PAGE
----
Is the ghost in the machine or is the machine in the ghost?
We too easy accept the idea of the soul as being the “ghost in the machine.” We see different Science-Fiction images of a cyborg – a robot of some kind with a person, or just a brain, controlling it – and think our souls are like that – just a tiny speck of “something spiritual” hidden deep inside. Another idea is that the body is within a greater soul – something larger, which fills and reaches beyond it.
We don’t know, of course, which it is. Where, even, is the mind? Our brains keep our organs and muscles coordinated, and do the needed calculations. “Muscle memory” lets us do different tasks without having to calculate anything. In fact, it could be that most of what we do doesn’t involve the brain so much at all. How often do we, “talk without thinking.?” A hand might reach for something when the brain doesn’t remember where to find it. We laugh, walk, dance, or make love without the first degree of cogitation. “Where was my mind,” is a common question. Do we ever find an answer? We always think of the mind as being linked to the soul, as part of it, or our link with it. How is it linked? Isn’t this just part of the Mystery?
Soul Science in Everyday Living
Is the ghost in the machine or is the machine in the ghost? This could explain a lot, couldn’t it? Why do we have different responses from being close to people? These even vary with who they are, or even their intentions. The way that soul issues effect our bodies in so many ways, is it any wonder that Psychology is the most confusing science?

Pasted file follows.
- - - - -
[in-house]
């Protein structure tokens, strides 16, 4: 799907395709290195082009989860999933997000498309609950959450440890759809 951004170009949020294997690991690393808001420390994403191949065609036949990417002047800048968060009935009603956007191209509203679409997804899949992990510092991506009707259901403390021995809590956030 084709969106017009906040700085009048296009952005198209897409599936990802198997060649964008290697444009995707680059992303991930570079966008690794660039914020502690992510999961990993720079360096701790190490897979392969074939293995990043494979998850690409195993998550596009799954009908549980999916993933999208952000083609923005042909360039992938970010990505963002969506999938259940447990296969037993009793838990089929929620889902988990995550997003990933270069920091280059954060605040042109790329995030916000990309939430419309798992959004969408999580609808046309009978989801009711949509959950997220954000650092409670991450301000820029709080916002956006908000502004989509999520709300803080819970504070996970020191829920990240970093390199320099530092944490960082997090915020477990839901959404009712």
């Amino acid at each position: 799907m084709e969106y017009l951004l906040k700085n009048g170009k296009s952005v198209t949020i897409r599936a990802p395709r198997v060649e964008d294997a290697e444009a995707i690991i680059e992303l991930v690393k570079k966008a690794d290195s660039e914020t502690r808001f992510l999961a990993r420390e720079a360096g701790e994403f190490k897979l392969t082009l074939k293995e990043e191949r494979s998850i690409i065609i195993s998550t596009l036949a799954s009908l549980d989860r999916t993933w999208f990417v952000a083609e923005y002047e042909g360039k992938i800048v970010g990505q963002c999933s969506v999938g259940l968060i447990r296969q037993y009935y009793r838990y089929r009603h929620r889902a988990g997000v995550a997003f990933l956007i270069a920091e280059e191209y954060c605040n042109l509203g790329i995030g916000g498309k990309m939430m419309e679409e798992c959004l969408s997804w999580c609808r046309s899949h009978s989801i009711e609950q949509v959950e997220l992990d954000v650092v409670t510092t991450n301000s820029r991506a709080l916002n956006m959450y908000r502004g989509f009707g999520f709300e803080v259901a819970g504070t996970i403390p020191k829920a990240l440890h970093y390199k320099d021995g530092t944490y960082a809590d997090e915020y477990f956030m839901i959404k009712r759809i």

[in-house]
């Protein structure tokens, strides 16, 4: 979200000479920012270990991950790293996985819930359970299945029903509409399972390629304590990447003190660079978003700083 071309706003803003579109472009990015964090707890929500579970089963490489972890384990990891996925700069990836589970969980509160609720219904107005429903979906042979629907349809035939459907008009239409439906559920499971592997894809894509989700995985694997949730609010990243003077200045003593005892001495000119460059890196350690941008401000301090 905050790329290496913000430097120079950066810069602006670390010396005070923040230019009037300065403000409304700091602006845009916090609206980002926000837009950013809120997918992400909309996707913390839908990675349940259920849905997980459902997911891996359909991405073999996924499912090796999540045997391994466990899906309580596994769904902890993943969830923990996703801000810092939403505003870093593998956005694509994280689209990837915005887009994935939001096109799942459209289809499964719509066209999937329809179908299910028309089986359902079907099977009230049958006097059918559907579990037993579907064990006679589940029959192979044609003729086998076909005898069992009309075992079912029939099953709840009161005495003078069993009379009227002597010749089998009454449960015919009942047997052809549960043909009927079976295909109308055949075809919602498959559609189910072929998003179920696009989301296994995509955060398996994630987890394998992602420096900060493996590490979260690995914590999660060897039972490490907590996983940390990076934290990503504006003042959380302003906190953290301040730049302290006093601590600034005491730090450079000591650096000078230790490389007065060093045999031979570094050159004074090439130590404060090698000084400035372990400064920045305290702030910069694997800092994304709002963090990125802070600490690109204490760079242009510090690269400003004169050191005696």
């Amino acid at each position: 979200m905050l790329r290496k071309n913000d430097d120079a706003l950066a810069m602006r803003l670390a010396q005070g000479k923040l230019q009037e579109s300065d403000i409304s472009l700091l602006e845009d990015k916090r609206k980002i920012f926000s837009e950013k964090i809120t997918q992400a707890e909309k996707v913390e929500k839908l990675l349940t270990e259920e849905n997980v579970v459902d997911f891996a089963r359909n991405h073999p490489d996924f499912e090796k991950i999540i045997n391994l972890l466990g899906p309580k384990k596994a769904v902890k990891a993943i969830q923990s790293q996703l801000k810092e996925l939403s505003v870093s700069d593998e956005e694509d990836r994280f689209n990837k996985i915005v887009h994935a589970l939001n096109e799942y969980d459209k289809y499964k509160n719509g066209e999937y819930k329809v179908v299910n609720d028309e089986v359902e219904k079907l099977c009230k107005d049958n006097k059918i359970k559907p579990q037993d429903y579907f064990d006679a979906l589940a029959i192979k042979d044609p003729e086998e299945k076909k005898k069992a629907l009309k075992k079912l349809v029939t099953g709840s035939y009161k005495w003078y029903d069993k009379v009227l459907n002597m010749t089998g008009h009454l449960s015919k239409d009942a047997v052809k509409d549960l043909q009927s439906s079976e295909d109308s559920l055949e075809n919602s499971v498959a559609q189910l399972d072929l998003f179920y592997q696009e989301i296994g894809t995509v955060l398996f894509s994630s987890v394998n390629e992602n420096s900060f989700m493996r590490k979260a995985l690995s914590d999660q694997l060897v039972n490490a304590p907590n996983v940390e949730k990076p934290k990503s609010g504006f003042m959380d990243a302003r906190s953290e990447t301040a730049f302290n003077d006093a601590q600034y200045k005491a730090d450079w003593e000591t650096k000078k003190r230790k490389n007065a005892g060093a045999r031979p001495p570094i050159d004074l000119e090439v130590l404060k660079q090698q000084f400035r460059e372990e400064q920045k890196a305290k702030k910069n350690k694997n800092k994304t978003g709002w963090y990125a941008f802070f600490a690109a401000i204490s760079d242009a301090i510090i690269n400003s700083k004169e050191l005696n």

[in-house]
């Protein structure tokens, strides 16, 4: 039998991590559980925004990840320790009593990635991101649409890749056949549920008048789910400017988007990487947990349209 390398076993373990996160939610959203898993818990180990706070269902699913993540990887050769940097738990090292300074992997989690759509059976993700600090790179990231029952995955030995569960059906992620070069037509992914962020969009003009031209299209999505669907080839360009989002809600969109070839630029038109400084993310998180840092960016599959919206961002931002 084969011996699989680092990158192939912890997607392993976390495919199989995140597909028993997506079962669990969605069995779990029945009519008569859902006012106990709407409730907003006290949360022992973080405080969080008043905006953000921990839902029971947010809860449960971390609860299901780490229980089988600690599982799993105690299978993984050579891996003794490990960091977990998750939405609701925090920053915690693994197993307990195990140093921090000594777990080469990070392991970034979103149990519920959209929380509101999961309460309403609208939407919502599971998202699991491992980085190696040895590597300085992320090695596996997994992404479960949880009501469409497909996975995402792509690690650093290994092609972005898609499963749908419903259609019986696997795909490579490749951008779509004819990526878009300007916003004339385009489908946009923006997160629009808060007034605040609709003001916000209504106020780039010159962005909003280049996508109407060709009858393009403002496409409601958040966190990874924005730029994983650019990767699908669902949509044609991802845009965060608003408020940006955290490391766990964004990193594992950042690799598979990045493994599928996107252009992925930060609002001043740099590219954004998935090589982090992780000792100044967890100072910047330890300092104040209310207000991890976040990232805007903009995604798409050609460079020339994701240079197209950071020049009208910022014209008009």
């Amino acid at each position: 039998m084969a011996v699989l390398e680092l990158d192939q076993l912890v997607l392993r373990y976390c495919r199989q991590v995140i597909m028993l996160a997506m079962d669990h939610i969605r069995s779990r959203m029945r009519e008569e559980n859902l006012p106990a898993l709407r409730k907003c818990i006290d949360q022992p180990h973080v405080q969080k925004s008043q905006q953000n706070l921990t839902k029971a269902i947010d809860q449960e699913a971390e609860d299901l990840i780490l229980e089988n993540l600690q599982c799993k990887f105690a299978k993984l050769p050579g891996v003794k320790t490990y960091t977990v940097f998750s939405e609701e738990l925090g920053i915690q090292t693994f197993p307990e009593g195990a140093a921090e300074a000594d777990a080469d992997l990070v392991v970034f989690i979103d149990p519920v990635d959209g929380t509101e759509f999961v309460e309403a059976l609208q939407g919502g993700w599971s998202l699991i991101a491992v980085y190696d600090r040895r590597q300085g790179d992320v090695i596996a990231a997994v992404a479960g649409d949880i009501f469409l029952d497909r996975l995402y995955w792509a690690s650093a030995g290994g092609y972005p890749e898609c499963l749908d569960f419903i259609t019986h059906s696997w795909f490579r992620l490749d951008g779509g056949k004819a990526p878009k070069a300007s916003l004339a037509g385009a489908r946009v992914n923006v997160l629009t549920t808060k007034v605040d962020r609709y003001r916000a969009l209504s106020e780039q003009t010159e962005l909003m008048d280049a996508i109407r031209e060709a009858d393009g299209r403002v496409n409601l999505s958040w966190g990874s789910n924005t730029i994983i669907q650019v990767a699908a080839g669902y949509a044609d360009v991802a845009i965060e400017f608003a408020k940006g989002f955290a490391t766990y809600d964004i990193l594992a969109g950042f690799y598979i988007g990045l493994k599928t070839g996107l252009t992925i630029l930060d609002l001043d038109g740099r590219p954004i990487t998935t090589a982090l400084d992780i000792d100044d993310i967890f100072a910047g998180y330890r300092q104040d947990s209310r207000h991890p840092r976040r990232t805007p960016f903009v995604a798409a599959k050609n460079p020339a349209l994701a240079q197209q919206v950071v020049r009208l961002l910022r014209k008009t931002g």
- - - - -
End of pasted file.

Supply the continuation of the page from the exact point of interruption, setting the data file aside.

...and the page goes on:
The first book of Moses speaks of God, in the plural, “Elohim,” creating mankind in His/Their image, and of people, from the beginning, not just raising families but creating communities. So long after, we now flock to cities, but simply to make money – to survive, and get ahead (of others). We lift up the Loner, the Maverick, the Strong Woman, and the Rugged Individual as ideals, and tell ourselves that the disease of loneliness is really the cure.
If the soul is the best picture of who we really are then perhaps in recognising its outward-ness we can learn to grow by reaching out when our culture has taught us to merely cringe. More questions, most not quite so thorny, show up in The Tao of Prayer. I hope you will see it soon.